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and where they find their own Do&rine and Worship to differ from it in any thing which was then thought material, that they use their best Endeavours, and labour by Prayers to God, and Arguments to Men, to get all Things restored agreeable to that Platform. For my own part, I must declare, that whatever was then believed effential to the Christian Do&rine and Worship, I believe to be so still : Whatever was then the universal Practice of all Churches, I am persuaded ought to be so now. Nor let it be said, what can a private Bishop or Priest do in this Case? Should he discover never so many essential Defects in Do&rine or Worship, his Hands are so tied by Laws and Canons, that he has it not in his power to correct the least of them. For in fuch a Cafe, that is, in Matters effential to Chriftianity, no Laws or Canons can bind the Conscience; for no Human Authority can make void the Laws of Christ, or. give us a Dispensation for not observing them. It is true, a Man may expose himself to Suffering by ading contrary to such Laws: But Fear of suffering for the Truth's fake, whatever may be thought of it in this degenerate Age, never affrighted the Primitive Christians from their Duty. And they conquered by Suffering, and made more Converts by that Testimony which they gave to the Truth, by Dying for it, than they could do by Preach ing and Writing. So that Sanguis Martyrum est Semen Ecclefiæ, The Blood of the Martyrs is the Seed of the Church, became a Proverb. And I doubt not but if it should please God to call any Bishop or Priest, or other pious Christian, to suffer for doing his Endeavour to restore Primitive Truths, and give him Grace to bear with Courage and Constancy whatever may be indiced on him, it will be so far from doing any Differvice to those Truths, that it will make many Converts to them, and will be a means of propagating them further than they would have reached otherwise. Whatever is essential to Salvation must be had, whatever Hazards we run to obtain it. And therefore if any private Bishop or Priest find an essential Defe&t in the Do&rine or Worship of that Church to which he belongs, and has not means to get it amended by publick Authority or Allowance he is obliged to correct it within his own Cure , whatever Danger he runs by so doing. And for this reason, tho' I was sure to stand alone in the Pra&ice (as I thank God I am not) I would mix Water with the Wine at the Ministration of the holy Eucharist. I would offer the Eucharistick Bread and Cup to GOD the Father, as the Sacramental or Representative Body and Blood of his SON Jesus Christ our LORD. And I would also pray to GOD the Father to send the Holy Ghost upon the Euchariftick Elements, to make them the Body and Blood of CHRIST our SAVI O Ú R. And I shall pray for the Faithful departed, that they may rest in Peace, and obtain an happy Resurrection. For I am fully convinced that All THESE ARE NECESSARY, PRIMITIVE AND CATHOLICK Parts Of DIVINE WORSHIP, and therefore that no Human Authority can abolith or dispense with our Obligation to the Practice of them. And by GOD's Grace I intend to give my Reasons why I am so persuaded, in the Traes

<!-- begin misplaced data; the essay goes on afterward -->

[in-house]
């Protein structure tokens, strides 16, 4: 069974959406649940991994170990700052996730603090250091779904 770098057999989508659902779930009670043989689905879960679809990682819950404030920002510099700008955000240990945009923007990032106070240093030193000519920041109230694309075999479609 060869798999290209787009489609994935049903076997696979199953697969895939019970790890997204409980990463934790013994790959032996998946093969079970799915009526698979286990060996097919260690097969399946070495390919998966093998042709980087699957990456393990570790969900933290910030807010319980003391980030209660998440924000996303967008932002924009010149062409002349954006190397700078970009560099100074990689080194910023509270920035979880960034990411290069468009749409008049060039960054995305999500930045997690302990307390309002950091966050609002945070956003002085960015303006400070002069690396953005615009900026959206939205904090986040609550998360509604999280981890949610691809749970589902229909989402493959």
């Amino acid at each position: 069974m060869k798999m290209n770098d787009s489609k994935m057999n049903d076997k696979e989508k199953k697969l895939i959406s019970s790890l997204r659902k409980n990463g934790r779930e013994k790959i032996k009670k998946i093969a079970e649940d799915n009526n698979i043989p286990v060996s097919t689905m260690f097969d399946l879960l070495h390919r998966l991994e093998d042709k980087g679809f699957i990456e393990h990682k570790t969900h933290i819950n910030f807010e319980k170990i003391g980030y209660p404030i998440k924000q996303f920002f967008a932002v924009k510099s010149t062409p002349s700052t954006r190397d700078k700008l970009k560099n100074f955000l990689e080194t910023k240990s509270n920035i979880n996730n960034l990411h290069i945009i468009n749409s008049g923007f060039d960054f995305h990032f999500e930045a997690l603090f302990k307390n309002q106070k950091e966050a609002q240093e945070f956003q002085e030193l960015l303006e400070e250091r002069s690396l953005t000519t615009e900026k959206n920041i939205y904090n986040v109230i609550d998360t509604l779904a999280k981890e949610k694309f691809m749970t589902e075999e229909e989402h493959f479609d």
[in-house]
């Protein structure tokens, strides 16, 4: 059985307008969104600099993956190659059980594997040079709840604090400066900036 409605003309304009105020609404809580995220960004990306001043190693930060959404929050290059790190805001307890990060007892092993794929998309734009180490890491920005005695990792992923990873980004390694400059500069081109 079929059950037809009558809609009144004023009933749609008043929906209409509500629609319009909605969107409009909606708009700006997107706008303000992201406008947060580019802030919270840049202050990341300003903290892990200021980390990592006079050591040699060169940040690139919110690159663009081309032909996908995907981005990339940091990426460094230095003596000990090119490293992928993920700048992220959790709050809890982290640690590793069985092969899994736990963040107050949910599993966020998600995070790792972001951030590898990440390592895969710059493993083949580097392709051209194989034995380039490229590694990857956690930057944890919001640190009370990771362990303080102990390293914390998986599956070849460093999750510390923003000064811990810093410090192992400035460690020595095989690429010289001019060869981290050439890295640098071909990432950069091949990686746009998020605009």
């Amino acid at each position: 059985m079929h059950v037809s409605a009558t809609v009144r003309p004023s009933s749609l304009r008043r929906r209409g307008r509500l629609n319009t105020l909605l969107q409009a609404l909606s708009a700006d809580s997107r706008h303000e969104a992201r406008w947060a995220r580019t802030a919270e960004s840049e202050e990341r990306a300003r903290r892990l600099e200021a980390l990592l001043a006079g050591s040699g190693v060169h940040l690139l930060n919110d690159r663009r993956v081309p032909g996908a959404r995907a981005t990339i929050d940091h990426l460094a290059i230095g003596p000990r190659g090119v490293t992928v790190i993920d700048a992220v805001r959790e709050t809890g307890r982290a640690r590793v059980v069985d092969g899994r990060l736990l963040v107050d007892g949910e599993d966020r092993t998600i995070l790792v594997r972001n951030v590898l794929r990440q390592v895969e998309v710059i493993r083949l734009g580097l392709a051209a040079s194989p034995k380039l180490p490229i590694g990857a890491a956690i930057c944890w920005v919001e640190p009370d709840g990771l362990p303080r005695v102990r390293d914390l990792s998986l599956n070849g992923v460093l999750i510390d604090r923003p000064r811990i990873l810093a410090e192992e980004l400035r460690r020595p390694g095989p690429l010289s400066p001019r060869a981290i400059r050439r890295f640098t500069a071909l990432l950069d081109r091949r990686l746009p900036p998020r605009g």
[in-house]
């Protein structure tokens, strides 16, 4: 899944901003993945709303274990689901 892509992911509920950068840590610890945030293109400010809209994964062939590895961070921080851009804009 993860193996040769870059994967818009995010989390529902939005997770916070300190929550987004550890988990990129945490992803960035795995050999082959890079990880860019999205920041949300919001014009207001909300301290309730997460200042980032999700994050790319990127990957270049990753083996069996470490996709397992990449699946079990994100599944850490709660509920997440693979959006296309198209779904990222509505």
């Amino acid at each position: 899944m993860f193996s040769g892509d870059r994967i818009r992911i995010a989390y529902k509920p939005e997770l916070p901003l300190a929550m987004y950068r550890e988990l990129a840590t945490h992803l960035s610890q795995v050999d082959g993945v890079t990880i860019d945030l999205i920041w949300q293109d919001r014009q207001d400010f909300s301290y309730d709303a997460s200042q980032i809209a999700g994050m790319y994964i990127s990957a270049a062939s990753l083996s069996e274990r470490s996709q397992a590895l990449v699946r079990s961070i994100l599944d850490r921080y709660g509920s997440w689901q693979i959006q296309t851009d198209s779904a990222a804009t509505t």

which are to follow; and in the mean time shall refer myself to the Pamphlets lately published by a learned Gentleman; and which I have before mentioned, called, Reasons for restoring fome Prayers and Directions , as they stand in the Communion Service of the first reformed Liturgys compiled by the Bishops in the Second and Third Years of the Reign of King Edward VI. and the Defense of those Reasons.
Books printed for and
fold by H. Clements, at the Half Moon in $. Paul's Churchyard.
R. Brett's Vindication of him: D Ꭰ
felf from the Calumnies thrown upon him in some late News Papers, wherein he is falfly charged with turning Papift.
The Independency of the Church upon the State, as to its pure Spiri. tual Powers, proved from the holy Scriptures, and the Writings of the Primitive Fathers, with Answers to fome Objections : Both by Thomas Brett, L. L. D.
Some Memorials concerning the Life of that Reverend Divine Doctor Richard Field, Prebendary of Windsor, and Dean of Glocester, the learned Author of Five Books of the Church; written by his Son Nathaniel Field, Rector of Stourton in the County of Wilts.
The Divine Authority of the Gospel: A Sermon preach'd in the Cathedral Church of St. Paul, London, before the Right Honourable the Lord Mayor, &c. By Tobias Swinden, M. A. Rector of Coxton, and Vicar of Shorn in Kent,
A Commentary upon the Prophet Isaiah. By William Lowth, B. D. Prebendary of Winchester.
A Commentary upon the Prophecy and Lamentations of Jeremiah, by the fame Author.